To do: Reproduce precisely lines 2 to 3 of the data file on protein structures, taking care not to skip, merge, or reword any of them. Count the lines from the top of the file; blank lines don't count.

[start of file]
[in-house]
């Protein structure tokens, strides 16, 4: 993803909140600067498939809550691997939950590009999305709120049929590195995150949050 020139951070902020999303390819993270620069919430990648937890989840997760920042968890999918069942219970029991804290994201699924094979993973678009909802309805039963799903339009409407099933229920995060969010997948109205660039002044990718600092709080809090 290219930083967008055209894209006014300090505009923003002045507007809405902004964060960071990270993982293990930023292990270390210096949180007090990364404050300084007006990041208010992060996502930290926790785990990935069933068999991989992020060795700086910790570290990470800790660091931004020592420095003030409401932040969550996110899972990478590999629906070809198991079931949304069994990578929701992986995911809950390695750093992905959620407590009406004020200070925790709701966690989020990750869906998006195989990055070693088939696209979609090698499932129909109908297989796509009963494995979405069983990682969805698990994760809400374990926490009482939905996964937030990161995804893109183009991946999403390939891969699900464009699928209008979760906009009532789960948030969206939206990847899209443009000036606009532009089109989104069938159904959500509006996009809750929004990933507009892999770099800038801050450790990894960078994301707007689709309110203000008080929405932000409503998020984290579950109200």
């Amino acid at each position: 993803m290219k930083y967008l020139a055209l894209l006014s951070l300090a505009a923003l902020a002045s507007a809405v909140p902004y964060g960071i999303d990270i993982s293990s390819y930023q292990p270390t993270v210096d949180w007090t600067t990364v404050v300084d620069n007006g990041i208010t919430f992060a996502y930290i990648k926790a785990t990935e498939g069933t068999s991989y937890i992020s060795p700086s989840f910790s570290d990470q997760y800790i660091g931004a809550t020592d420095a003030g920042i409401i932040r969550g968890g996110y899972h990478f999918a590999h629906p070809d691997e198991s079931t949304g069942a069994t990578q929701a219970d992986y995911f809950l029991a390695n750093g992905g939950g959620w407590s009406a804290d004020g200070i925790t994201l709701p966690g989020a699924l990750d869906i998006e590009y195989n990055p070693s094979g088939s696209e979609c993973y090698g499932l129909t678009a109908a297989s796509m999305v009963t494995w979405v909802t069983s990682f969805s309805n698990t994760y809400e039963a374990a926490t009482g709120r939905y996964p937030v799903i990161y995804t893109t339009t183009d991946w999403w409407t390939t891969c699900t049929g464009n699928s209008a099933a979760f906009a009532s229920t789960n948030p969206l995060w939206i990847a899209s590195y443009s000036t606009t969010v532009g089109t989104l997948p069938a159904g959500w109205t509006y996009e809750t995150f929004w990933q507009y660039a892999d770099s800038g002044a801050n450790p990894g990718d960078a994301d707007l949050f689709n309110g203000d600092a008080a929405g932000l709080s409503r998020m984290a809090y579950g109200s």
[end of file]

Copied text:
């Protein structure tokens, strides 16, 4: 993803909140600067498939809550691997939950590009999305709120049929590195995150949050 020139951070902020999303390819993270620069919430990648937890989840997760920042968890999918069942219970029991804290994201699924094979993973678009909802309805039963799903339009409407099933229920995060969010997948109205660039002044990718600092709080809090 290219930083967008055209894209006014300090505009923003002045507007809405902004964060960071990270993982293990930023292990270390210096949180007090990364404050300084007006990041208010992060996502930290926790785990990935069933068999991989992020060795700086910790570290990470800790660091931004020592420095003030409401932040969550996110899972990478590999629906070809198991079931949304069994990578929701992986995911809950390695750093992905959620407590009406004020200070925790709701966690989020990750869906998006195989990055070693088939696209979609090698499932129909109908297989796509009963494995979405069983990682969805698990994760809400374990926490009482939905996964937030990161995804893109183009991946999403390939891969699900464009699928209008979760906009009532789960948030969206939206990847899209443009000036606009532009089109989104069938159904959500509006996009809750929004990933507009892999770099800038801050450790990894960078994301707007689709309110203000008080929405932000409503998020984290579950109200």
């Amino acid at each position: 993803m290219k930083y967008l020139a055209l894209l006014s951070l300090a505009a923003l902020a002045s507007a809405v909140p902004y964060g960071i999303d990270i993982s293990s390819y930023q292990p270390t993270v210096d949180w007090t600067t990364v404050v300084d620069n007006g990041i208010t919430f992060a996502y930290i990648k926790a785990t990935e498939g069933t068999s991989y937890i992020s060795p700086s989840f910790s570290d990470q997760y800790i660091g931004a809550t020592d420095a003030g920042i409401i932040r969550g968890g996110y899972h990478f999918a590999h629906p070809d691997e198991s079931t949304g069942a069994t990578q929701a219970d992986y995911f809950l029991a390695n750093g992905g939950g959620w407590s009406a804290d004020g200070i925790t994201l709701p966690g989020a699924l990750d869906i998006e590009y195989n990055p070693s094979g088939s696209e979609c993973y090698g499932l129909t678009a109908a297989s796509m999305v009963t494995w979405v909802t069983s990682f969805s309805n698990t994760y809400e039963a374990a926490t009482g709120r939905y996964p937030v799903i990161y995804t893109t339009t183009d991946w999403w409407t390939t891969c699900t049929g464009n699928s209008a099933a979760f906009a009532s229920t789960n948030p969206l995060w939206i990847a899209s590195y443009s000036t606009t969010v532009g089109t989104l997948p069938a159904g959500w109205t509006y996009e809750t995150f929004w990933q507009y660039a892999d770099s800038g002044a801050n450790p990894g990718d960078a994301d707007l949050f689709n309110g203000d600092a008080a929405g932000l709080s409503r998020m984290a809090y579950g109200s």